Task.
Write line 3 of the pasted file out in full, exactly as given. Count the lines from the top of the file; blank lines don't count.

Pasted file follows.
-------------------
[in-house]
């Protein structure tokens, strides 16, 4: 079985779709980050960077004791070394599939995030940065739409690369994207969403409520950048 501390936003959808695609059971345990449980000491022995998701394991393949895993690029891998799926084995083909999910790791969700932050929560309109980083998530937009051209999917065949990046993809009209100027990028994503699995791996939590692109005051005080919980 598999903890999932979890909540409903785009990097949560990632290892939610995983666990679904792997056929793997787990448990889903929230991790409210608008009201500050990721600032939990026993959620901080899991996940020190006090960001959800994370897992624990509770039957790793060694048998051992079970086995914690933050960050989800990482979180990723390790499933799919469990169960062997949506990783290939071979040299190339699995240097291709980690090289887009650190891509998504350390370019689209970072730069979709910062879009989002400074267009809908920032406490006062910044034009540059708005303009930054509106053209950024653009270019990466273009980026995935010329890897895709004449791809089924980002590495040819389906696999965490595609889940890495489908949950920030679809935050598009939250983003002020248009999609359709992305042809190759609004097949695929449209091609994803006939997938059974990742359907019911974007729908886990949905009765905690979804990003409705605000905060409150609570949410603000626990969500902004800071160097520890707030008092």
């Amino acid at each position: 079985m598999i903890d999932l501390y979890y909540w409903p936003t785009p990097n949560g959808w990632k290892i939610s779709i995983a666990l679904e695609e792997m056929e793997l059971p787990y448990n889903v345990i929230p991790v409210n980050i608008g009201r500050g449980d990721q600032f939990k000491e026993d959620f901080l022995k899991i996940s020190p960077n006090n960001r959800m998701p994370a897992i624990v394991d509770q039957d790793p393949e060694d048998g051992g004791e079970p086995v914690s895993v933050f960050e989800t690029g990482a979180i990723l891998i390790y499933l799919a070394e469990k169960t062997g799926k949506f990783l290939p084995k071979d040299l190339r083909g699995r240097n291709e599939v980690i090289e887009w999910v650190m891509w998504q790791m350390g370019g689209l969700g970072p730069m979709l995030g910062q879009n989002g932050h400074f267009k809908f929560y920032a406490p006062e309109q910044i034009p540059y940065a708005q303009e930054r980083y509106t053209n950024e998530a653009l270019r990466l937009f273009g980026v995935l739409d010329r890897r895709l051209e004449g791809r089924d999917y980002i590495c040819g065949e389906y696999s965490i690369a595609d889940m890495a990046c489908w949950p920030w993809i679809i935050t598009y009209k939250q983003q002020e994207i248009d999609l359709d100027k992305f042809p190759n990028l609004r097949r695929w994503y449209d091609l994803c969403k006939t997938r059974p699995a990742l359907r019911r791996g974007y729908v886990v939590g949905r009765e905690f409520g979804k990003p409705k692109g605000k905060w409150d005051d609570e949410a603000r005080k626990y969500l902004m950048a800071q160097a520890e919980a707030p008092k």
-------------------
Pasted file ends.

């Amino acid at each position: 079985m598999i903890d999932l501390y979890y909540w409903p936003t785009p990097n949560g959808w990632k290892i939610s779709i995983a666990l679904e695609e792997m056929e793997l059971p787990y448990n889903v345990i929230p991790v409210n980050i608008g009201r500050g449980d990721q600032f939990k000491e026993d959620f901080l022995k899991i996940s020190p960077n006090n960001r959800m998701p994370a897992i624990v394991d509770q039957d790793p393949e060694d048998g051992g004791e079970p086995v914690s895993v933050f960050e989800t690029g990482a979180i990723l891998i390790y499933l799919a070394e469990k169960t062997g799926k949506f990783l290939p084995k071979d040299l190339r083909g699995r240097n291709e599939v980690i090289e887009w999910v650190m891509w998504q790791m350390g370019g689209l969700g970072p730069m979709l995030g910062q879009n989002g932050h400074f267009k809908f929560y920032a406490p006062e309109q910044i034009p540059y940065a708005q303009e930054r980083y509106t053209n950024e998530a653009l270019r990466l937009f273009g980026v995935l739409d010329r890897r895709l051209e004449g791809r089924d999917y980002i590495c040819g065949e389906y696999s965490i690369a595609d889940m890495a990046c489908w949950p920030w993809i679809i935050t598009y009209k939250q983003q002020e994207i248009d999609l359709d100027k992305f042809p190759n990028l609004r097949r695929w994503y449209d091609l994803c969403k006939t997938r059974p699995a990742l359907r019911r791996g974007y729908v886990v939590g949905r009765e905690f409520g979804k990003p409705k692109g605000k905060w409150d005051d609570e949410a603000r005080k626990y969500l902004m950048a800071q160097a520890e919980a707030p008092k």